5 Ways Cybercriminals Want to Take Advantage of You

Cybercrime is predicted to cost the world $6 trillion annually by 2021. Those with bad intentions are launching cyber-attacks at organizations, governments, and consumers worldwide. At the same time, there is a shortage of skilled technical security experts. The many forms in which criminals operate online are astonishing. These are the 5 most malicious types of cybercrime, most of which affect both individuals and companies.

  1. Hacking: They Want to Access Your Data

Hackers seek to breach defenses and exploit weaknesses in a computer system or network. The worst case scenario is when a hacker accesses systems and leaks or uses private data. This can result in reputational and financial damages. Moreover, in line with the General Data Protection Regulation (GDPR), organizations can be heavily fined.

Criminal or black hat hackers should not be confused with ethical or white hat hackers. By simulating attacks on systems, ethical hackers help organizations to identify weak spots and determine how they need to improve their security measures. Some criminal hackers turn around to become security professionals. US hacker Kevin Mitnick spent five years in prison for various computer crimes. He learned his lesson, and decided to use his talents for something good.

  1. Online Identity Theft: Come to my Barbecue

Identity theft is much older than the World Wide Web. It is the deliberate use of someone else's identity, usually as a method to commit fraud. Online identity theft is easy to commit and therefore it is unfortunately very common. For example, scammers might set up a fake online profile of a beautiful person and ask for money. Fake accounts are also used to harass political opponents. On Twitter, many counterfeit accounts of US politician Sarah Palin were set up. One of them invited followers to her home for a barbecue, which forced security personnel to rush to her home to intercept unwanted visitors.

  1. Malicious Software Doesn’t Love You

Malware, short for malicious software, refers to a variety of hostile or intrusive software. Some forms of malware include:

  • Computer viruses: this malware replicates itself and infects other systems.
  • Trojan horses: malicious computer program which misleads users of its true intent. Many forms act as a backdoor to the affected computer.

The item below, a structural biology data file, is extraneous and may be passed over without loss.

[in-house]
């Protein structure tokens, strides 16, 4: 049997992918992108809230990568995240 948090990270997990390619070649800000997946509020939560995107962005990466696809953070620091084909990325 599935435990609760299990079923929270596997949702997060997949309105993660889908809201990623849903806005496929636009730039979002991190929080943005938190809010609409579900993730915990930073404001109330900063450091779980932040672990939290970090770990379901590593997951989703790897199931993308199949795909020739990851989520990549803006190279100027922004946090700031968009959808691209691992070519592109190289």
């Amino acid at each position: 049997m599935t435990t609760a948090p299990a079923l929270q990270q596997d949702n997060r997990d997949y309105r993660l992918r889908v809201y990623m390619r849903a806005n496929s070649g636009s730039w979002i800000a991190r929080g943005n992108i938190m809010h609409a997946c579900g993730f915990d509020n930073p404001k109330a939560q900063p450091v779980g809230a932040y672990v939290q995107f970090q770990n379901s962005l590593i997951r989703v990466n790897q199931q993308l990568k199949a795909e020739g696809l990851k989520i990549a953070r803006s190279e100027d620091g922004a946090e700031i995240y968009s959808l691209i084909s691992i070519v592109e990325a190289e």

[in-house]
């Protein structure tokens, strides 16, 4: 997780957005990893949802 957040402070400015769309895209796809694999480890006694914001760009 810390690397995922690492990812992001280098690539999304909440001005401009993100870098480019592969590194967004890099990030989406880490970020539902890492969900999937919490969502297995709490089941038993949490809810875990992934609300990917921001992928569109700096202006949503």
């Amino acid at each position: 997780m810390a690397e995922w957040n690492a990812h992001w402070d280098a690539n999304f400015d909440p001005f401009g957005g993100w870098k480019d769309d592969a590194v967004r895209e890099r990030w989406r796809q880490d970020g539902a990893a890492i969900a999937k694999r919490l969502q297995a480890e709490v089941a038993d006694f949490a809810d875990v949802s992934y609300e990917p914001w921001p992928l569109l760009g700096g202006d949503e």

• Ransomware: software that threatens to publish the victim's data or block access to his computer unless he pays money.
  • Spyware: software that aims to gather information about a person or organization without their knowledge.

The ILOVEYOU computer worm is an infamous example of a virus. It attacked tens of millions of Windows personal computers beginning in May 2000. It started spreading as an email message with the subject line ‘ILOVEYOU’. Naïve as we personal computer users were at the time, we couldn't resist opening it.

  1. Phishing: Please Give Us Your Password

Phishing is the attempt to obtain sensitive information such as usernames, passwords, and credit card details. Phishing is typically carried out by sending fake emails. These often direct users to enter personal information on a fake website.

  1. Cyber Stalking: Anti-social Media

Like identity theft, stalking is an old crime that has evolved and been made easier through the Internet.  Cyber stalkers use false accusations, defamation, slander and libel to harass their victims. Unfortunately, social media has made cyber stalking a piece of cake. A heinous form of cyberstalking is called doxing: spreading personal information about victims online. Online hit lists of abortion providers are a sad example.

The Future of Security

Security in IT is not only becoming more important but also more sophisticated. In light of this, organizations are dedicating roles to the safeguarding of their data and systems. The EXIN Cyber & IT Security program is geared towards providing candidates with the required knowledge.